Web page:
George Washington's Military Geniusby Dave Richard Palmer
George Washington’s military strategy has been called bumbling at worst and brilliant at best. So which is it? Was George Washington a strategic genius or just lucky? So asks Dave R. Palmer in his new book, George Washington’s Military Genius. An updated edition of Palmer's earlier work, The Way of the Fox, George Washington’s/i>/i>… See more details below
George Washington’s military strategy has been called bumbling at worst and brilliant at best. So which is it? Was George Washington a strategic genius or just lucky? So asks Dave R. Palmer in his new book, George Washington’s Military Genius. An updated edition of Palmer's earlier work, The Way of the Fox, George Washington’s Military Genius breaks down the American Revolution into four phases and analyzes Washington's strategy during each phrase. "The British did not have to lose; the patriots did not have to triumph," writes Palmer as he proves without a doubt that Washington's continuously-changing military tactics were deliberate, strategic responses to the various phases of the war, not because he lacked a plan of action. Confronting the critics who say Washington's battlefield success and ultimate victories were a function of luck, George Washington's Military Genius proves why the father of our country also deserves the title of America's preeminent strategist.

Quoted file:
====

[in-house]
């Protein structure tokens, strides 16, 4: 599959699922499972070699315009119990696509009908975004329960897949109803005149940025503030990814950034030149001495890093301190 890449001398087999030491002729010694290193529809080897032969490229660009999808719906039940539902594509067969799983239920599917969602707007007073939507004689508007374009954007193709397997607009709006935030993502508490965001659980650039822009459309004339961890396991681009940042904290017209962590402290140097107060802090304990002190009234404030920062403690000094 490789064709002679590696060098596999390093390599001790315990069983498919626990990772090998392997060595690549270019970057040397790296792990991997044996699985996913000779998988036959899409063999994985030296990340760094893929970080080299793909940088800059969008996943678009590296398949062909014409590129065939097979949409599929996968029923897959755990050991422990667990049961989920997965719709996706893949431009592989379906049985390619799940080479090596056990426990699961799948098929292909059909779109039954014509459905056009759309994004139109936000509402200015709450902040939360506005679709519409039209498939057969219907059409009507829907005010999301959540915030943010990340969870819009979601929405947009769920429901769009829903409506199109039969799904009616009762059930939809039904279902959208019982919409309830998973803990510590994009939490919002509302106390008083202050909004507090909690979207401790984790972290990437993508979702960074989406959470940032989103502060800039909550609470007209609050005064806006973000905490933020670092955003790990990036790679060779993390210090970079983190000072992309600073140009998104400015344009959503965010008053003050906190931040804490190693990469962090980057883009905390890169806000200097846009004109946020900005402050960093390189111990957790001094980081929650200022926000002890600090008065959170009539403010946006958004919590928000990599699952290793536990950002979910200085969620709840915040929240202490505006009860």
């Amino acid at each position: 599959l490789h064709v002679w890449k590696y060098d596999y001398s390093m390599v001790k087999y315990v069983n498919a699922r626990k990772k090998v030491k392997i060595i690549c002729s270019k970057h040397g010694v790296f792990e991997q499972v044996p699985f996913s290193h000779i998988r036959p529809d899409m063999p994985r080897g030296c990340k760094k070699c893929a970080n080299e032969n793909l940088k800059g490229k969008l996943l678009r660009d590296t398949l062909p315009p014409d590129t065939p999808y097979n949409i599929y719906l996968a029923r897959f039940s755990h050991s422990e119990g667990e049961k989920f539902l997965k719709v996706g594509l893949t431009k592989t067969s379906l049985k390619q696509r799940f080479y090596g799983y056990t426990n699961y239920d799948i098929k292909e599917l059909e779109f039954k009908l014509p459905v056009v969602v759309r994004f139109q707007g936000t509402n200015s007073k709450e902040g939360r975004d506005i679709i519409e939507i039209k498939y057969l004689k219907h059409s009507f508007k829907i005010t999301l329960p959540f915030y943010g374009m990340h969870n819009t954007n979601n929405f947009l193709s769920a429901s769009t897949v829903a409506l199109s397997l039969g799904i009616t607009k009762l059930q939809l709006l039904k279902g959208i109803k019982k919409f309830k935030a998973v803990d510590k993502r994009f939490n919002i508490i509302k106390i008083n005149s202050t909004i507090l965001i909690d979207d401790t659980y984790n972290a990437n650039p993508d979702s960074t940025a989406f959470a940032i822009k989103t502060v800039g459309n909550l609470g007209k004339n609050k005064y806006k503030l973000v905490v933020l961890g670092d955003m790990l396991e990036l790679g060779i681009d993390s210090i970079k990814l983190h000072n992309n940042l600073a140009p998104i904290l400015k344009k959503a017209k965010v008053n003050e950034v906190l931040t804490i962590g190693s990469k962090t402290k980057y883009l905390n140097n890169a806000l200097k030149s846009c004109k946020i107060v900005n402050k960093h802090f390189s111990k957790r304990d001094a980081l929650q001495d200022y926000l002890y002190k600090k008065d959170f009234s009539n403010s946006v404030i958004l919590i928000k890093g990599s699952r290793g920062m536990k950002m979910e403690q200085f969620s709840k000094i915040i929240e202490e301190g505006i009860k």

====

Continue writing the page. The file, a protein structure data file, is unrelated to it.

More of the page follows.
- Regnery Publishing
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- 6.10(w) x 9.00(h) x 1.00(d)
Meet the Author
Dave R. Palmer is a retired lieutenant general of the United States Army, two-tour veteran of Vietnam, former superintendent of West Point, and accomplished military historian specializing in the campaigns of George Washington and the eighteenth-century American army. He often appears as a commentator in television documentaries on the Revolutionary War period and its generals and is the author of many books, including George Washington and Benedict Arnold: A Tale of Two Patriots, Summons of the Trumpet: U.S.- Vietnam in Perspective, and George Washington: First in War. A graduate of West Point and Duke University, he lives with his wife in Belton, Texas.
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Terrific synopsis of a great leader.
Dave R. Palmer originally named this book The Way Of The Fox. Both titles are a bit misleading. Palmer mostly discussed Washington the strategic thinker, not the army commander. This is not to dismiss the value of his thesis. It was Washington's strategy, carried out most notably by his protege Nathaniel Greene in the Carolinas, that won America its independence. His vision, shared by the other founding fathers, of the United States as a future great power led to favorable peace terms. What is not here are the day to day details of Washington's leadership of the Continental army and of his campaigns. For that look for a narrative history of the Revolution or a good Washington biography. I recommend George Washington, A Life by Willard Sterne Randall. It might be best to have a working knowledge of the Revolution before reading this book,